Why Kosher? – Sparks

The first man and woman ate fruits and vegetables—not animals—in the Garden of Eden. It was only later, after the Flood during the time of Noah, that G-d allowed mankind to eat meat.
We cannot understand the exact connection between the sins of mankind and the subsequent permission to eat meat, but we do know that eating meat is a concession that G-d made. The ideal state of humanity is to be vegetarian.

One suggested reason for this concession is that humanity has an inclination for aggression and cruelty. Humans were not created cruel; they incorporated the characteristic over a period of time. And now that we are challenged with this inclination, we have to figure out how to sublimate it and eventually overcome it.

One way is through the consumption of meat. There is something cruel and vicious about eating meat; it is a way of releasing aggression. But sometimes people have a craving for it. Cravings are really our efforts to express and satisfy a need. Better we satisfy our need for aggression by eating meat than by doing something harmful to people, the Torah grants. Better we not have the urge for cruelty and aggression in the first place, but it is a reality that we now have to deal with and work to overcome.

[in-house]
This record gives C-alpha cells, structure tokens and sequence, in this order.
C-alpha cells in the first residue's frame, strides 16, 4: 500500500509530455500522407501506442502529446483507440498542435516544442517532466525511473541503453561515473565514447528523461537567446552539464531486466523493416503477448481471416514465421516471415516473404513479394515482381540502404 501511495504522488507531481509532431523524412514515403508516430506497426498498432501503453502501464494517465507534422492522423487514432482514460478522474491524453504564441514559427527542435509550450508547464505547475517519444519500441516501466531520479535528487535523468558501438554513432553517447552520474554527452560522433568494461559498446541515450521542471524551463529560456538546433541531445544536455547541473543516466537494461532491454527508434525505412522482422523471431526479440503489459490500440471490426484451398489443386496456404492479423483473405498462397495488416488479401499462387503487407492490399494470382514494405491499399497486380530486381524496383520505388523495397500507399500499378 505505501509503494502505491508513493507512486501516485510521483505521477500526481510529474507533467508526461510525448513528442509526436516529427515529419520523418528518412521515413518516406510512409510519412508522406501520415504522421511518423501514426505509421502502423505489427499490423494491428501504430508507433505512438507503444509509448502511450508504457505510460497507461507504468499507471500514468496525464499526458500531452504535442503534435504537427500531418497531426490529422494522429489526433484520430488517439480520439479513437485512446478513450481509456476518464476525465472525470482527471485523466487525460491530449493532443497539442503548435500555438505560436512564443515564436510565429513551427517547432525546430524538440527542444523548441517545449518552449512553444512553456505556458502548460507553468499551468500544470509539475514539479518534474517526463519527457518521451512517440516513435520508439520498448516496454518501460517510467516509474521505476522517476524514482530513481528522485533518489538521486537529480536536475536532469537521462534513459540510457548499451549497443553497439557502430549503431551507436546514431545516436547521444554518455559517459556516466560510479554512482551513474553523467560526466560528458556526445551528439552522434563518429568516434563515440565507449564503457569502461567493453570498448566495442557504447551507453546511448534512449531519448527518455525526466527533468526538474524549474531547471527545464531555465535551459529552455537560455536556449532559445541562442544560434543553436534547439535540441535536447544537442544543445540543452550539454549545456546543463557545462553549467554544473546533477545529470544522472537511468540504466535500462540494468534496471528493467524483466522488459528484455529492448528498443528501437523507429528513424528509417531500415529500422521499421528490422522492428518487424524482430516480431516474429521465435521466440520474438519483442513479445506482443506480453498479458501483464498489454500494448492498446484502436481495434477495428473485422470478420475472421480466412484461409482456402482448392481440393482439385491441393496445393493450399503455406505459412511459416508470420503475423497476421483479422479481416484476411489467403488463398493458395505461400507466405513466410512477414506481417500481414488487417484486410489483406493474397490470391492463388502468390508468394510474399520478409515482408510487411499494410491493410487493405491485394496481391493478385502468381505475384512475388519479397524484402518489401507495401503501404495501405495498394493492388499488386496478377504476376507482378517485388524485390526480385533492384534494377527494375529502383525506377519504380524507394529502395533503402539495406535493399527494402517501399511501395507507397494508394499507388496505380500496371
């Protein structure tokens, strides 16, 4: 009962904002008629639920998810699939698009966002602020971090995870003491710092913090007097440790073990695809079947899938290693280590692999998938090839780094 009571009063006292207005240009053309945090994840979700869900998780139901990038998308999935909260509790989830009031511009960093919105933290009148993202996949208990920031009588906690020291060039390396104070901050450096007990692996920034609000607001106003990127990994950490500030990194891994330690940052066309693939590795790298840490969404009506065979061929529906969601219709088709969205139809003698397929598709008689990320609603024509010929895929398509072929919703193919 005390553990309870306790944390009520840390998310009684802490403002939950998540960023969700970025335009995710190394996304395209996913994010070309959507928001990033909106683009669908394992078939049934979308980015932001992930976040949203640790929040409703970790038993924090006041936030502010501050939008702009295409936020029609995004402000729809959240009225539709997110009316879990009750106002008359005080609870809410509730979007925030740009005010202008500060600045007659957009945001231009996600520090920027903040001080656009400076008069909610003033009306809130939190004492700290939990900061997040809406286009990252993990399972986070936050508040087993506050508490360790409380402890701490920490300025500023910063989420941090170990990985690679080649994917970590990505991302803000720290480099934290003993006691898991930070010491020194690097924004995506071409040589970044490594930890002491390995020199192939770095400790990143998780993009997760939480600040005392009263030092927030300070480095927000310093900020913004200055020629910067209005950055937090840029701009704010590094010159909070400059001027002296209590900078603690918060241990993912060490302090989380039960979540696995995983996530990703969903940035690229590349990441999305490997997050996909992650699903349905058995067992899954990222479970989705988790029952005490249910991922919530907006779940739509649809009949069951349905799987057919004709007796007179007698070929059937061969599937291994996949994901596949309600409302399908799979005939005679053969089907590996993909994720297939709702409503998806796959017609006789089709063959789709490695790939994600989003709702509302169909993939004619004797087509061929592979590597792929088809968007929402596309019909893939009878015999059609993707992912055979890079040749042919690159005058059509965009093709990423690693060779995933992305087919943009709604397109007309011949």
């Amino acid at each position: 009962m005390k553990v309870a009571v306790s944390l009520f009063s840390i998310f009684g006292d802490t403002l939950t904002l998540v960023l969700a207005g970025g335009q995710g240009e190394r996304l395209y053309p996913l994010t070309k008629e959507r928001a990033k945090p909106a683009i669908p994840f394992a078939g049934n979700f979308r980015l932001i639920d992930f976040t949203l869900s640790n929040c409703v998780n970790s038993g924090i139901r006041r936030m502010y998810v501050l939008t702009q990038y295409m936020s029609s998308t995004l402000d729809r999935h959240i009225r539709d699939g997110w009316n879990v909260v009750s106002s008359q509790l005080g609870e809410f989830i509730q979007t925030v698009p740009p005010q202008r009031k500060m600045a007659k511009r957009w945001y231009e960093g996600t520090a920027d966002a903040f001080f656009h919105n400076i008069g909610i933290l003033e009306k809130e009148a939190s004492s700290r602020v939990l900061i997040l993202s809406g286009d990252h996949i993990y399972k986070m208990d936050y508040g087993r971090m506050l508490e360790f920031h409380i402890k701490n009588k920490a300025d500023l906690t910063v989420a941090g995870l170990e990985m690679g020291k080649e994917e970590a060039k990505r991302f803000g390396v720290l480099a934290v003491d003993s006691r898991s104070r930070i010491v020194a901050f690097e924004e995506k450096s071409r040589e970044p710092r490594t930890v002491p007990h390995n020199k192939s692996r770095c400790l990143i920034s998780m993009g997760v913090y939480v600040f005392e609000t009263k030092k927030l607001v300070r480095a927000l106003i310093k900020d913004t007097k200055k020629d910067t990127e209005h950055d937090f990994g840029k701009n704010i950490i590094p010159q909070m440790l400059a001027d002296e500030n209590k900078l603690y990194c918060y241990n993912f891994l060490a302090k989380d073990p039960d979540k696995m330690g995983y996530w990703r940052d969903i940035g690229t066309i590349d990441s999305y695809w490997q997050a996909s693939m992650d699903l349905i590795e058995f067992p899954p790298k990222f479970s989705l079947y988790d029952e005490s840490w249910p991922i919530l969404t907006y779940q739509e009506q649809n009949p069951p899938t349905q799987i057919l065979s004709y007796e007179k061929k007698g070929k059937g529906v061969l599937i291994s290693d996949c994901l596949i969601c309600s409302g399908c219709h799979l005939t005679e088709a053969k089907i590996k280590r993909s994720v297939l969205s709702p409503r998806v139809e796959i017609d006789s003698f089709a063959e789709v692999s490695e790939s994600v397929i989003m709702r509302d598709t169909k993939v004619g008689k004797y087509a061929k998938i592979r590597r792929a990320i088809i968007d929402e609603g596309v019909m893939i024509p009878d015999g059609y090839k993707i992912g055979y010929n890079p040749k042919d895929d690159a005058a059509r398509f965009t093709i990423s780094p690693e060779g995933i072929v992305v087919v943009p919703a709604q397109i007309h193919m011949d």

Judaism does not advocate complete suppression of our negative urges rather it gives us outlets to sublimate them while guiding us to gradually overcome them. Therefore, when we crave, we must satisfy the craving in some way while working towards kicking the habit.

Take a drug addict, for example. There are two approaches to treating the addiction. One method is cold turkey—just stay off the stuff and go through an excruciating period of withdrawal. The other approach is measured withdrawal, which looks like hospital-sanctioned drug abuse but is really medical intelligence. To wean the addict, the doctors slowly administer, each day, decreasing amounts of the drug until the addiction is gone. If a person who did not know anything about this method walked into the hospital, from his limited perspective he would conclude that this place promotes drug abuse as an ideal.

In the same way, there are Torah laws that do not express the ideals of Judaism but exist as a way to reach those ideals. In the case of consuming meat, whether it is to satisfy a craving and sublimate the need for aggression or some other divine reason unknown to us, the Torah temporarily concedes and allows us to do it in the interest of helping us eventually overcome the urge and become vegetarians.